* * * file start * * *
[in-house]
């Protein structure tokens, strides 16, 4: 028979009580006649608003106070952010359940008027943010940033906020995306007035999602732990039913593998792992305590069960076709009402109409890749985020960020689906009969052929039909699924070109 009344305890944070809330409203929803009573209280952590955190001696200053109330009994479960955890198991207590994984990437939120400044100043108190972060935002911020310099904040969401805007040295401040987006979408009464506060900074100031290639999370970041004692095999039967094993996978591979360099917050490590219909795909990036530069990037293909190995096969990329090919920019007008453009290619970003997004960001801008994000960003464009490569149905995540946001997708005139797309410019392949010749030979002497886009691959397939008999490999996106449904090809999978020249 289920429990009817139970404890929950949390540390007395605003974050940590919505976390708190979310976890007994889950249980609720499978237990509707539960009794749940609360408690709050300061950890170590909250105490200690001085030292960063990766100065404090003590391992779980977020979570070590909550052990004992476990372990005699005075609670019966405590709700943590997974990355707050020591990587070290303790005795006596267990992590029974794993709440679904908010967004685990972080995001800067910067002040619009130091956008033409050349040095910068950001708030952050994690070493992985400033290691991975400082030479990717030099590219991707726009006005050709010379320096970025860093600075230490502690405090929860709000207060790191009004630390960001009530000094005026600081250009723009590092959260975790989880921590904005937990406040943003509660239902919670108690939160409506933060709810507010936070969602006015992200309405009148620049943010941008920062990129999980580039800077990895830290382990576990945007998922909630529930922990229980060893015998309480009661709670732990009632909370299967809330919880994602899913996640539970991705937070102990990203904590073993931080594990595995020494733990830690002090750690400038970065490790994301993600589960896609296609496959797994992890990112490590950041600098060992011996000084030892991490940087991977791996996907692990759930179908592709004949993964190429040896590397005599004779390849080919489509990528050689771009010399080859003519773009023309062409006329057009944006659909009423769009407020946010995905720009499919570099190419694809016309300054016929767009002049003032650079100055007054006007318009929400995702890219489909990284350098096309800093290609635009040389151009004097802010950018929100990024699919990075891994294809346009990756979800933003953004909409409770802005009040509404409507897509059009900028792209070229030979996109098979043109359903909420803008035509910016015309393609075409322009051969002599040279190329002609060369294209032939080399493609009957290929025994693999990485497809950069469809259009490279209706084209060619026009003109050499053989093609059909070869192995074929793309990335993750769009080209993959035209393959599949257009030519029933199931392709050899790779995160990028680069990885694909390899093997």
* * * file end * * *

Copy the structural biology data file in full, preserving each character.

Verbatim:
[in-house]
């Protein structure tokens, strides 16, 4: 028979009580006649608003106070952010359940008027943010940033906020995306007035999602732990039913593998792992305590069960076709009402109409890749985020960020689906009969052929039909699924070109 009344305890944070809330409203929803009573209280952590955190001696200053109330009994479960955890198991207590994984990437939120400044100043108190972060935002911020310099904040969401805007040295401040987006979408009464506060900074100031290639999370970041004692095999039967094993996978591979360099917050490590219909795909990036530069990037293909190995096969990329090919920019007008453009290619970003997004960001801008994000960003464009490569149905995540946001997708005139797309410019392949010749030979002497886009691959397939008999490999996106449904090809999978020249 289920429990009817139970404890929950949390540390007395605003974050940590919505976390708190979310976890007994889950249980609720499978237990509707539960009794749940609360408690709050300061950890170590909250105490200690001085030292960063990766100065404090003590391992779980977020979570070590909550052990004992476990372990005699005075609670019966405590709700943590997974990355707050020591990587070290303790005795006596267990992590029974794993709440679904908010967004685990972080995001800067910067002040619009130091956008033409050349040095910068950001708030952050994690070493992985400033290691991975400082030479990717030099590219991707726009006005050709010379320096970025860093600075230490502690405090929860709000207060790191009004630390960001009530000094005026600081250009723009590092959260975790989880921590904005937990406040943003509660239902919670108690939160409506933060709810507010936070969602006015992200309405009148620049943010941008920062990129999980580039800077990895830290382990576990945007998922909630529930922990229980060893015998309480009661709670732990009632909370299967809330919880994602899913996640539970991705937070102990990203904590073993931080594990595995020494733990830690002090750690400038970065490790994301993600589960896609296609496959797994992890990112490590950041600098060992011996000084030892991490940087991977791996996907692990759930179908592709004949993964190429040896590397005599004779390849080919489509990528050689771009010399080859003519773009023309062409006329057009944006659909009423769009407020946010995905720009499919570099190419694809016309300054016929767009002049003032650079100055007054006007318009929400995702890219489909990284350098096309800093290609635009040389151009004097802010950018929100990024699919990075891994294809346009990756979800933003953004909409409770802005009040509404409507897509059009900028792209070229030979996109098979043109359903909420803008035509910016015309393609075409322009051969002599040279190329002609060369294209032939080399493609009957290929025994693999990485497809950069469809259009490279209706084209060619026009003109050499053989093609059909070869192995074929793309990335993750769009080209993959035209393959599949257009030519029933199931392709050899790779995160990028680069990885694909390899093997």